• An anonymous Twitter user claimed they have gotten around 100,000 API keys that belong to 3Commas users
  • 3Commas CEO later admitted the API keys leak is true after the exchange denied it for days
  • Victims of the hacks caused by the leak API keys are now demanding refund

For days, 3Commas, a cryptocurrency exchange platform, insisted that victims who reported unauthorized trades on their accounts fell prey to scammers who conducted phishing attacks and not because of the alleged API keys leak, but on Wednesday, the exchange's CEO said he was "sorry" that the issue "has gotten this far."

"We saw the hacker's message and can confirm that the data in the files is true. As an immediate action, we have asked that Binance, Kucoin, and other supported exchanges revoke all the keys that were connected to 3Commas," 3Commas CEO Yuriy Sorokin said on his official Twitter account.

"We did everything that we could to investigate an inside job, as it was always a possible scenario and on our watch list, but proof of an inside job was not found," the executive added, noting that "only a small number of technical employees had access to the infrastructure and we have taken action since November 19 to remove their access."

Sorokin also assured customers that 3Commas has implemented "new security measures" and will launch "a full investigation involving law enforcement."

The CEO further said, "We are sorry that this has gotten so far and will continue to be transparent in our communications around the situation."

Sorokin's statement surfaced after an anonymous Twitter user claimed they have gotten around 100,000 API keys that belong to 3Commas users and will eventually publish them online.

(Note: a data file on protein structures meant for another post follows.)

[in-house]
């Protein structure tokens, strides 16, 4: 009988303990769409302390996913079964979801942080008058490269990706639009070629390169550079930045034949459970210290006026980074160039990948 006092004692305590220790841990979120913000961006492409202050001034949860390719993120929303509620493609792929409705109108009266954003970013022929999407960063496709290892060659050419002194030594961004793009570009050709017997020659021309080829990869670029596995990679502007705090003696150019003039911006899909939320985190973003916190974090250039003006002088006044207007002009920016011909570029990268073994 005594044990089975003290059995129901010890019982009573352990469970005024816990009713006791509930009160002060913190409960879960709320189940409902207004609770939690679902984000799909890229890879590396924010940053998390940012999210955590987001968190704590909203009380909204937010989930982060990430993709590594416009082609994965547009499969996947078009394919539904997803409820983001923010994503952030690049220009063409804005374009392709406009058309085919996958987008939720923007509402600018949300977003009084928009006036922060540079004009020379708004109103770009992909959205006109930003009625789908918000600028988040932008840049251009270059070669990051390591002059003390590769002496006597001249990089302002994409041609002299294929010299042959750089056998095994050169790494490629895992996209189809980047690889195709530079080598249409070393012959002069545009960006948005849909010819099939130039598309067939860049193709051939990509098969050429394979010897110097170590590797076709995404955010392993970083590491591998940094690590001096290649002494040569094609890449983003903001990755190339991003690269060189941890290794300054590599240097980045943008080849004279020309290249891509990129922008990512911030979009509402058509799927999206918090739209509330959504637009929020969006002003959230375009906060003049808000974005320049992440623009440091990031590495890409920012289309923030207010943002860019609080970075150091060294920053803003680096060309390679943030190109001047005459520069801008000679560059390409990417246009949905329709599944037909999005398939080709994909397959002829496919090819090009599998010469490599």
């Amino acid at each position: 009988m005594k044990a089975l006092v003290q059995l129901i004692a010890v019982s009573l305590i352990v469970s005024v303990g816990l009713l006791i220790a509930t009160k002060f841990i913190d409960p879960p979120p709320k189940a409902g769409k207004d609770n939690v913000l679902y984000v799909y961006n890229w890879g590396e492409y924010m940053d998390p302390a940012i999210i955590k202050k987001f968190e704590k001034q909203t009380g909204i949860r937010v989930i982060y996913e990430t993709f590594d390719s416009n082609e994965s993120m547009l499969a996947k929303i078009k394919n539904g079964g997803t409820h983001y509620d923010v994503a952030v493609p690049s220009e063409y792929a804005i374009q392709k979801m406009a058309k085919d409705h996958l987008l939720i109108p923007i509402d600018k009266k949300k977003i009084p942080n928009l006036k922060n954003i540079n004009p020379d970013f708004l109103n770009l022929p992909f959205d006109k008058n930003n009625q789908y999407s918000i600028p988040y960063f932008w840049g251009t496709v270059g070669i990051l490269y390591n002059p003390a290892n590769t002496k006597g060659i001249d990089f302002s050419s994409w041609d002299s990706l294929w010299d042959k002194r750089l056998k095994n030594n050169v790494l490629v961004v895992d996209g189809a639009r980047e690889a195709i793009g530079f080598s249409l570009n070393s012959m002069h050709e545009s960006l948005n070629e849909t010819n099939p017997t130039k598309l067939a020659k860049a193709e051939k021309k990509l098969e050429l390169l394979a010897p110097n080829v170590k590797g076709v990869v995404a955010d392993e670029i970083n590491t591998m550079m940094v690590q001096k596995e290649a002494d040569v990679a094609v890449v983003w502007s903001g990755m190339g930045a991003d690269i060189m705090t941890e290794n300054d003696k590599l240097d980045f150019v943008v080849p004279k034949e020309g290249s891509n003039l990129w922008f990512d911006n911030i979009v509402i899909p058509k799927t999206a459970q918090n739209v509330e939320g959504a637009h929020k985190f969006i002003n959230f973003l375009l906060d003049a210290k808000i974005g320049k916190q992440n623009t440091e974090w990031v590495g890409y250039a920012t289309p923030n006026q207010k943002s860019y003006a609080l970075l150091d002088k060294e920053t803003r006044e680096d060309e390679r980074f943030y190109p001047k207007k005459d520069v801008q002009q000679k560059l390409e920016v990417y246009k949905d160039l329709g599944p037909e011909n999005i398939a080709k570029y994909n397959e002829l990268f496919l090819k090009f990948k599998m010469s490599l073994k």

A Twitter user and on-chain sleuth who goes by the handle @zachxbt confirmed the leak and later sarcastically told 3Commas: "Congrats you morons are what's wrong with the space."

Now, the biggest question is, how did they get a hold of over 100,000 API keys of 3Commas users?

A Pastebin post, presumably made by those who have the API keys, claimed that the crypto exchange allegedly sold users' data to the highest bidder and not a result of a code exploit. To prove that they have the said API keys, they shared a small amount of data on the leaked API keys and noted that they will publish 100,000 more keys soon.

"Trade APIs provided by 3commas staff. We have the whole database. We will be leaking it when we are done filtering your personal information, so people don't get doxxed, we will only release the API keys," read the post, which has since been removed.

Victims of the hacks, which were caused by the leaked API keys, called for refunds and an apology from the company for denying the whole fiasco earlier.

Representation. Nicholas Faber, 25, was sentenced to three years in federal prison after he used college students' school emails to hack their social media accounts and steal nude photos. Pixabay